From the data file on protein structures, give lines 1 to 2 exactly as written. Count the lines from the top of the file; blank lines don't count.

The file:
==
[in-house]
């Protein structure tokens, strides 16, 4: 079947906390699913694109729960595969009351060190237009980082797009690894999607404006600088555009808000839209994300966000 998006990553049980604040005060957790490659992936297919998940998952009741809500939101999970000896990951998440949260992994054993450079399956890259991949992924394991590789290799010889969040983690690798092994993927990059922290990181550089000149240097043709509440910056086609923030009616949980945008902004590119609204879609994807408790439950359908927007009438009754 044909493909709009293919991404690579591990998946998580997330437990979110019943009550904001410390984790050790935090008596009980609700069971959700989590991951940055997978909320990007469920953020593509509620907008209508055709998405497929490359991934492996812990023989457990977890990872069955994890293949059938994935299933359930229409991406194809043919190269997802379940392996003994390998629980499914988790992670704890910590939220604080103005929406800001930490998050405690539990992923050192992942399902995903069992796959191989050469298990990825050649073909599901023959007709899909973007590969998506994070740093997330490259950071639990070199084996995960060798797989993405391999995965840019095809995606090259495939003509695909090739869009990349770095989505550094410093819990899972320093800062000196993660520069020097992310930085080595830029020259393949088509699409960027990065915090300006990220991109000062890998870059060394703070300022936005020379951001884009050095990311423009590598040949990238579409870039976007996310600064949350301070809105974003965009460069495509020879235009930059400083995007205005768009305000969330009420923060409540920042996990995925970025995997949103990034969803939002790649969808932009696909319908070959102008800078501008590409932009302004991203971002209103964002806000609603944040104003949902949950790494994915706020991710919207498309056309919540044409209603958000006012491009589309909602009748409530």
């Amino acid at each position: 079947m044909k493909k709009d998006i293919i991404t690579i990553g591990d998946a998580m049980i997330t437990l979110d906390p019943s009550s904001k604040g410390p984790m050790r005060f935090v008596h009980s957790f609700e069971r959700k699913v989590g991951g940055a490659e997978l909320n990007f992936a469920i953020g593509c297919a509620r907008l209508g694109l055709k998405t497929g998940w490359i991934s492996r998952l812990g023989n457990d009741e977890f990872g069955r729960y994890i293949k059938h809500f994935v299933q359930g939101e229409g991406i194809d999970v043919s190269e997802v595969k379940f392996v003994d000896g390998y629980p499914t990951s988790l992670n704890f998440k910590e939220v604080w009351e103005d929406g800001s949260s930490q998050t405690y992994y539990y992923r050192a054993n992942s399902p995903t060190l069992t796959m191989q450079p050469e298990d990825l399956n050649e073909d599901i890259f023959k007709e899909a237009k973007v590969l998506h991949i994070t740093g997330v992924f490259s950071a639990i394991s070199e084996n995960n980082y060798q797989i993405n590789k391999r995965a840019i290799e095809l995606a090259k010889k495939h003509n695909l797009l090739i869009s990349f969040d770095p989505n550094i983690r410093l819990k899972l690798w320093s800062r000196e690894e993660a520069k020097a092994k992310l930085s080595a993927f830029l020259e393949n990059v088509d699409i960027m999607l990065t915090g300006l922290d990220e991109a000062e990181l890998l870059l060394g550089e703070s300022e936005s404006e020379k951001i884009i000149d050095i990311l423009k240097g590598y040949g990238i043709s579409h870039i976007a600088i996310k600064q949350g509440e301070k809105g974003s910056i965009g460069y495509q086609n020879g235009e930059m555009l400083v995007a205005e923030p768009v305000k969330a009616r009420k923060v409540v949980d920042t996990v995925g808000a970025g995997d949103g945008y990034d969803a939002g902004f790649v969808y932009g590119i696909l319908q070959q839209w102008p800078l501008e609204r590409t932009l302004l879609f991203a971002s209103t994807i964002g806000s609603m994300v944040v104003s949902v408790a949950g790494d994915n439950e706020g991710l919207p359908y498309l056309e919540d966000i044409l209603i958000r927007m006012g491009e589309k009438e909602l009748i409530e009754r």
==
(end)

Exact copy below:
[in-house]
């Protein structure tokens, strides 16, 4: 079947906390699913694109729960595969009351060190237009980082797009690894999607404006600088555009808000839209994300966000 998006990553049980604040005060957790490659992936297919998940998952009741809500939101999970000896990951998440949260992994054993450079399956890259991949992924394991590789290799010889969040983690690798092994993927990059922290990181550089000149240097043709509440910056086609923030009616949980945008902004590119609204879609994807408790439950359908927007009438009754 044909493909709009293919991404690579591990998946998580997330437990979110019943009550904001410390984790050790935090008596009980609700069971959700989590991951940055997978909320990007469920953020593509509620907008209508055709998405497929490359991934492996812990023989457990977890990872069955994890293949059938994935299933359930229409991406194809043919190269997802379940392996003994390998629980499914988790992670704890910590939220604080103005929406800001930490998050405690539990992923050192992942399902995903069992796959191989050469298990990825050649073909599901023959007709899909973007590969998506994070740093997330490259950071639990070199084996995960060798797989993405391999995965840019095809995606090259495939003509695909090739869009990349770095989505550094410093819990899972320093800062000196993660520069020097992310930085080595830029020259393949088509699409960027990065915090300006990220991109000062890998870059060394703070300022936005020379951001884009050095990311423009590598040949990238579409870039976007996310600064949350301070809105974003965009460069495509020879235009930059400083995007205005768009305000969330009420923060409540920042996990995925970025995997949103990034969803939002790649969808932009696909319908070959102008800078501008590409932009302004991203971002209103964002806000609603944040104003949902949950790494994915706020991710919207498309056309919540044409209603958000006012491009589309909602009748409530």